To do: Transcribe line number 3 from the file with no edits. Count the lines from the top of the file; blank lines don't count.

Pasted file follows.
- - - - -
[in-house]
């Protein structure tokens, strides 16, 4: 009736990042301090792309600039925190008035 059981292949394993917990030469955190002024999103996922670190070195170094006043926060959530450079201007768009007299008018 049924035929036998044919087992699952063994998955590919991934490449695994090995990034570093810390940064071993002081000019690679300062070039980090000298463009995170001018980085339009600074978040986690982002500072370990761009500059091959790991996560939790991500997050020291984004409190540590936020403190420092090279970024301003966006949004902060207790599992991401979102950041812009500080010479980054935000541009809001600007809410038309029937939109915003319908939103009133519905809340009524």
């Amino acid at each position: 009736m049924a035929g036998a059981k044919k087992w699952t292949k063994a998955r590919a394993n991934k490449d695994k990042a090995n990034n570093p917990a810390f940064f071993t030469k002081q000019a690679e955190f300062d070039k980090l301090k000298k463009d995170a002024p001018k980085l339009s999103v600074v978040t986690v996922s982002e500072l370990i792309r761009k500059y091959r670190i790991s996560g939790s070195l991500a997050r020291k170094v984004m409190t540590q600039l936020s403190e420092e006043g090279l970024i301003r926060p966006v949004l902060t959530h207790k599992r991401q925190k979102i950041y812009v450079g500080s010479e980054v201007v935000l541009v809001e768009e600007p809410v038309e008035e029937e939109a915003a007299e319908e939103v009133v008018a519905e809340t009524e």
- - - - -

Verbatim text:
């Amino acid at each position: 009736m049924a035929g036998a059981k044919k087992w699952t292949k063994a998955r590919a394993n991934k490449d695994k990042a090995n990034n570093p917990a810390f940064f071993t030469k002081q000019a690679e955190f300062d070039k980090l301090k000298k463009d995170a002024p001018k980085l339009s999103v600074v978040t986690v996922s982002e500072l370990i792309r761009k500059y091959r670190i790991s996560g939790s070195l991500a997050r020291k170094v984004m409190t540590q600039l936020s403190e420092e006043g090279l970024i301003r926060p966006v949004l902060t959530h207790k599992r991401q925190k979102i950041y812009v450079g500080s010479e980054v201007v935000l541009v809001e768009e600007p809410v038309e008035e029937e939109a915003a007299e319908e939103v009133v008018a519905e809340t009524e």